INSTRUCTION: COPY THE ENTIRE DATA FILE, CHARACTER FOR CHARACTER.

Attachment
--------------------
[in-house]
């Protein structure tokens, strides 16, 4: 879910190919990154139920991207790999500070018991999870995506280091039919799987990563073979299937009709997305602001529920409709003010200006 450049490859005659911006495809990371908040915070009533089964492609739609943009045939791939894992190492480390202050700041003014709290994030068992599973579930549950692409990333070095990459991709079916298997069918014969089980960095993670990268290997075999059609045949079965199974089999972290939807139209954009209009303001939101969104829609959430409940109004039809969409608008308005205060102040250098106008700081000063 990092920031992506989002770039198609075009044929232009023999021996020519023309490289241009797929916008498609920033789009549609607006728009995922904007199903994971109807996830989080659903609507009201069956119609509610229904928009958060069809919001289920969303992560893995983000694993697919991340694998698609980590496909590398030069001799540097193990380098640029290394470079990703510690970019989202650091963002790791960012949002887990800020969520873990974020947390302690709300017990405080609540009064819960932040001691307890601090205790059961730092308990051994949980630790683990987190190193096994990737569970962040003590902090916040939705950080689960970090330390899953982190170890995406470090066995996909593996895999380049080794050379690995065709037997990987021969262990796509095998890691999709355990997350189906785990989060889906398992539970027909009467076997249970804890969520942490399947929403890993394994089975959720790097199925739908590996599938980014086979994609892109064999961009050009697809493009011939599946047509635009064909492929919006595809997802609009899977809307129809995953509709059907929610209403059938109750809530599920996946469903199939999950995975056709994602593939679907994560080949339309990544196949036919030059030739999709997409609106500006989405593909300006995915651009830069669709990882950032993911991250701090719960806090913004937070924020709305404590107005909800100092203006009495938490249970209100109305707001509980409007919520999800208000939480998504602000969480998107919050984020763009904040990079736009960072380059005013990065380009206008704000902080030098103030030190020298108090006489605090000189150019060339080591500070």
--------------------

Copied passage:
[in-house]
């Protein structure tokens, strides 16, 4: 879910190919990154139920991207790999500070018991999870995506280091039919799987990563073979299937009709997305602001529920409709003010200006 450049490859005659911006495809990371908040915070009533089964492609739609943009045939791939894992190492480390202050700041003014709290994030068992599973579930549950692409990333070095990459991709079916298997069918014969089980960095993670990268290997075999059609045949079965199974089999972290939807139209954009209009303001939101969104829609959430409940109004039809969409608008308005205060102040250098106008700081000063 990092920031992506989002770039198609075009044929232009023999021996020519023309490289241009797929916008498609920033789009549609607006728009995922904007199903994971109807996830989080659903609507009201069956119609509610229904928009958060069809919001289920969303992560893995983000694993697919991340694998698609980590496909590398030069001799540097193990380098640029290394470079990703510690970019989202650091963002790791960012949002887990800020969520873990974020947390302690709300017990405080609540009064819960932040001691307890601090205790059961730092308990051994949980630790683990987190190193096994990737569970962040003590902090916040939705950080689960970090330390899953982190170890995406470090066995996909593996895999380049080794050379690995065709037997990987021969262990796509095998890691999709355990997350189906785990989060889906398992539970027909009467076997249970804890969520942490399947929403890993394994089975959720790097199925739908590996599938980014086979994609892109064999961009050009697809493009011939599946047509635009064909492929919006595809997802609009899977809307129809995953509709059907929610209403059938109750809530599920996946469903199939999950995975056709994602593939679907994560080949339309990544196949036919030059030739999709997409609106500006989405593909300006995915651009830069669709990882950032993911991250701090719960806090913004937070924020709305404590107005909800100092203006009495938490249970209100109305707001509980409007919520999800208000939480998504602000969480998107919050984020763009904040990079736009960072380059005013990065380009206008704000902080030098103030030190020298108090006489605090000189150019060339080591500070």